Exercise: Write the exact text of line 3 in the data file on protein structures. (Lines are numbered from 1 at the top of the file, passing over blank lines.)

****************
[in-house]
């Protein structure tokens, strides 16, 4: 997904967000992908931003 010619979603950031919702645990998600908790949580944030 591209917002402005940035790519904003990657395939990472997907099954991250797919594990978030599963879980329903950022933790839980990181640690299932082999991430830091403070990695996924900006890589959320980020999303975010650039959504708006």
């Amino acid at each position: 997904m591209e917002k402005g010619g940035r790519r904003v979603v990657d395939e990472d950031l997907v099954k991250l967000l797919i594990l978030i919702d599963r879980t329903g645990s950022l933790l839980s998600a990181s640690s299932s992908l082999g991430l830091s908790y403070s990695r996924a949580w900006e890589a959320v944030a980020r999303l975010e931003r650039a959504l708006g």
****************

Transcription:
């Amino acid at each position: 997904m591209e917002k402005g010619g940035r790519r904003v979603v990657d395939e990472d950031l997907v099954k991250l967000l797919i594990l978030i919702d599963r879980t329903g645990s950022l933790l839980s998600a990181s640690s299932s992908l082999g991430l830091s908790y403070s990695r996924a949580w900006e890589a959320v944030a980020r999303l975010e931003r650039a959504l708006g």